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Threat of Extinction: Language Activism and Preservation

Bob Holman, Vincent Medina, Odilia Romero Hernández, and Virginia Carmelo
In conversation with linguist Leanne Hinton
Saturday, October 21, 2017
Episode Summary

The essence of who we are is wrapped up in our language. What is human knowledge lost when a language goes extinct? Why should we care? Join ALOUD for a freewheeling conversation among language activists working to reclaim indigenous languages in California and Mexico. For the first time together on stage, this unique group of participants includes master linguist and language preservationist Leanne Hinton; Native California language activist Vincent Medina and Virginia Carmelo; Odilia Romero Hernández, Zapotec language rights activist; and poet/activist Bob Holman, co-producer of the PBS documentary, Language Matters.

Simultaneous interpretation was provided by Antena Los Ángeles.

This program was produced as part of The Getty's Pacific Standard Time: LA/LA initiative.

Participant(s) Bio

Bob Holman has played a central role in the spoken word and slam poetry movements of the last several decades. He is the author of 16 poetry collections, most recently Sing This One Back to Me. He is a co-founder and co-director of the Endangered Language Alliance, and his study of hip-hop and West African oral traditions led to his current work with endangered languages. Holman is the producer and host of various films, including The United States of Poetry and On the Road with Bob Holman. His most recent film, Language Matters with Bob Holman, won the Berkeley Film Festival’s 2015 Documentary of the Year award and aired on PBS in January 2016. Holman is currently working with language revitalization centers across Alaska and Hawaii, sponsored by the Ford Foundation. He has taught at Columbia, NYU, Bard, and The New School. He was the original Slam Master and director at the Nuyorican Poets Cafe and the founder/proprietor of the Bowery Poetry Club.

Vincent Medina is an indigenous language activist and a leader of the movement to revive Chochenyo as a spoken language. He served as the assistant curator at Mission Dolores in San Francisco and works to change the narrative of Indian history to focus on Native resistance and survival. Vincent is a contributor to the publication News from Native California and author of the blog “Being Ohlone in the 21st Century.”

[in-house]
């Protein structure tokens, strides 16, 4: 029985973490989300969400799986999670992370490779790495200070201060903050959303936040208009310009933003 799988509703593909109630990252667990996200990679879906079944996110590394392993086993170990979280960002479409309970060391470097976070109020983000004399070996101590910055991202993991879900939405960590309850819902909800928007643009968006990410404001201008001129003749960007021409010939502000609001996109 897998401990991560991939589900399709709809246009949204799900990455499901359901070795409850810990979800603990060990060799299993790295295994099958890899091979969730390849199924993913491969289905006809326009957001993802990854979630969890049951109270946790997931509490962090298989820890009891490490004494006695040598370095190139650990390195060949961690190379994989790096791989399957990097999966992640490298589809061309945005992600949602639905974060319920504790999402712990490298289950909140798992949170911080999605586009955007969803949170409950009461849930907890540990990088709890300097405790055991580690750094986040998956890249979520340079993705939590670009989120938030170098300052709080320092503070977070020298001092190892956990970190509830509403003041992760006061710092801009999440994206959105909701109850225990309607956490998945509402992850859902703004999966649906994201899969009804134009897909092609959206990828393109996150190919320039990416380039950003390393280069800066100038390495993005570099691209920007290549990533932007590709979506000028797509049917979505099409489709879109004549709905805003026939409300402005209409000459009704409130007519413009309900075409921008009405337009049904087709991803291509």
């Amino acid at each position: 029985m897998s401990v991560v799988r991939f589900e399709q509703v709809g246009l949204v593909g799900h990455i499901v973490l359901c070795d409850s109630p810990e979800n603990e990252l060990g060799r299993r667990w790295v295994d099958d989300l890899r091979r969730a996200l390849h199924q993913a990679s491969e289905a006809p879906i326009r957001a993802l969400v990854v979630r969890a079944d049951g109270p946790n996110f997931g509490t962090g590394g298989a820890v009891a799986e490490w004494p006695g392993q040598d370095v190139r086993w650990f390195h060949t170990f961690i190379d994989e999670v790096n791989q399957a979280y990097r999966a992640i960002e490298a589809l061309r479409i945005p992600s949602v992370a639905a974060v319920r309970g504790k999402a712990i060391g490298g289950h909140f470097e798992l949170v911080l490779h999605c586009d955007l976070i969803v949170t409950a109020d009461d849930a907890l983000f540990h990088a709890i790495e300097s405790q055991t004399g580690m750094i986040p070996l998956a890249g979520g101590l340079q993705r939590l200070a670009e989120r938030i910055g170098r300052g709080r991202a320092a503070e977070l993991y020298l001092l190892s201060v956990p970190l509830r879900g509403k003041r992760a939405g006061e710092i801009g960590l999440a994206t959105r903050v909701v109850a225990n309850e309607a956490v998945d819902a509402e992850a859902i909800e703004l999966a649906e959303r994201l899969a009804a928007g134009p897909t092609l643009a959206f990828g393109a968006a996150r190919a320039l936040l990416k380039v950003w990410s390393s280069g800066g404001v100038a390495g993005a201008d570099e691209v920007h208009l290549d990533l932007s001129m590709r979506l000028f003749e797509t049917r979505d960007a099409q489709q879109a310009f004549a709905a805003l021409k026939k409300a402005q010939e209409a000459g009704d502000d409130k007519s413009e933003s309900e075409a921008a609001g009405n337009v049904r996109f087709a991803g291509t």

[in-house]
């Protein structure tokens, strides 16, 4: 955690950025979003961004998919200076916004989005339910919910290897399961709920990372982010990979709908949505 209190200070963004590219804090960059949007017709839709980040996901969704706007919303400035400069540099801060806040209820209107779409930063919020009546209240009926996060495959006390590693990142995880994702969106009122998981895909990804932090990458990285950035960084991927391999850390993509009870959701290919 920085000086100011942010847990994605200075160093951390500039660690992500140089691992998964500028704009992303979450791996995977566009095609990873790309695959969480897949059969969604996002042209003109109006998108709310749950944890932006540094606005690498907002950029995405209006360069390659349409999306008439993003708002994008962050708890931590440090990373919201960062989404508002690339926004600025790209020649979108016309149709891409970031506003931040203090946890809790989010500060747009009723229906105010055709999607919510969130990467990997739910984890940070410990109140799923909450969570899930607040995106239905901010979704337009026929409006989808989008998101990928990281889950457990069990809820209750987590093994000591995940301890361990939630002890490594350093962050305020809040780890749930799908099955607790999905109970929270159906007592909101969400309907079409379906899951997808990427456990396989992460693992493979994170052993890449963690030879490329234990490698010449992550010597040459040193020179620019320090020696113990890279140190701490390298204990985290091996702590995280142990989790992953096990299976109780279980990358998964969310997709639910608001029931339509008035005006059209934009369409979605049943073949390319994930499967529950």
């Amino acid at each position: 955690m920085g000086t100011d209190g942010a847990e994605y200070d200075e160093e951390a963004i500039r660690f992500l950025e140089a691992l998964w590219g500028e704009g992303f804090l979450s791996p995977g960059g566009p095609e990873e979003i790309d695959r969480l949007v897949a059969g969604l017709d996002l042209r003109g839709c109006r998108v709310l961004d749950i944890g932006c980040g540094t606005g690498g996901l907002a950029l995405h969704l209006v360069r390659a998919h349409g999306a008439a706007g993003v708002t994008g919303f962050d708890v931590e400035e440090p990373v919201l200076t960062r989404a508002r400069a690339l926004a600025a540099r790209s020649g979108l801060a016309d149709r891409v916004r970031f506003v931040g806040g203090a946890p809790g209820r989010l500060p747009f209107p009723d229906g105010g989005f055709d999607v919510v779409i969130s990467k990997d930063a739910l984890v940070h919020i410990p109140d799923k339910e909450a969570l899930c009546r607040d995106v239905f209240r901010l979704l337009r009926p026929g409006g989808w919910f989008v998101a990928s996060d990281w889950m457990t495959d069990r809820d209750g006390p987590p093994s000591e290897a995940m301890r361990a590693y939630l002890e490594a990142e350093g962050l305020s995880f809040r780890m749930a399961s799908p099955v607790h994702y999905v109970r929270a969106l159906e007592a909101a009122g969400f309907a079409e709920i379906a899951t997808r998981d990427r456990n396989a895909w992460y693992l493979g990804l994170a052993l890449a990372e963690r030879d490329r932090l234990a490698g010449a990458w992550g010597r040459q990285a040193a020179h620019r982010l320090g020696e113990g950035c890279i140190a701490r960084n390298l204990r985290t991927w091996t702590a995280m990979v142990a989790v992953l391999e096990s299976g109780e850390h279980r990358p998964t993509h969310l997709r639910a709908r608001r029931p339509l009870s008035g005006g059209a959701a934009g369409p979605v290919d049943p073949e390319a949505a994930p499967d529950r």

Odilia Romero Hernández is an indigenous Zapotec from the village of Zoogocho in the northern mountains of the state of Oaxaca, Mexico, and is based in Los Angeles, CA. She is the Vice Binational Coordinator of Frente Indígena de Organizaciones Binacionales/Indigenous Front of Binational Organizations (FIOB). She served six years as Binational Women’s Issues Coordinator of FIOB and, for more than a decade, has worked with indigenous Mexican and binational organizations in the areas of human rights and cultural and political education. She has been published in many academic papers that appear in “Otro Saberes: Collaborative Research on Indigenous and Afro-Descendant Cultural Politics” and “Indigenous Migrants and Language Barriers in the United States”, as well as “Mujer rebelde: testimonio de Odilia Romero Hernandez”.

Virginia Carmelo was born in Orange County, California, and raised in Fullerton, California. In 1998, Carmelo and her family began endeavors to revitalize Tongva tribal song, dance, and regalia. In 2004, Virginia began research of the Tongva language. From 2001 to 20012, Virginia served as a Tribal Council Member of the Gabrielino/Tongva Nation, the tribe indigenous to the Los Angeles Basin. She served as Tribal Chair from 2006 to 2010. Virginia lives in Anaheim, California.

Leanne Hinton is a professor emerita of Linguistics at the University of California at Berkeley and an advisory member of the Advocates for Indigenous California Language Survival. She works with endangered languages as an advocate and practicing trainer in the field of language revitalization. With other language activists, she has helped found organizations devoted to language revitalization and helped design language learning methods that are now used worldwide. Hinton has written, edited, and co-edited numerous books and articles on Native American languages and language revitalization, including her most recent Bringing Our Languages Home, and The Routledge Handbook on Language Revitalization.

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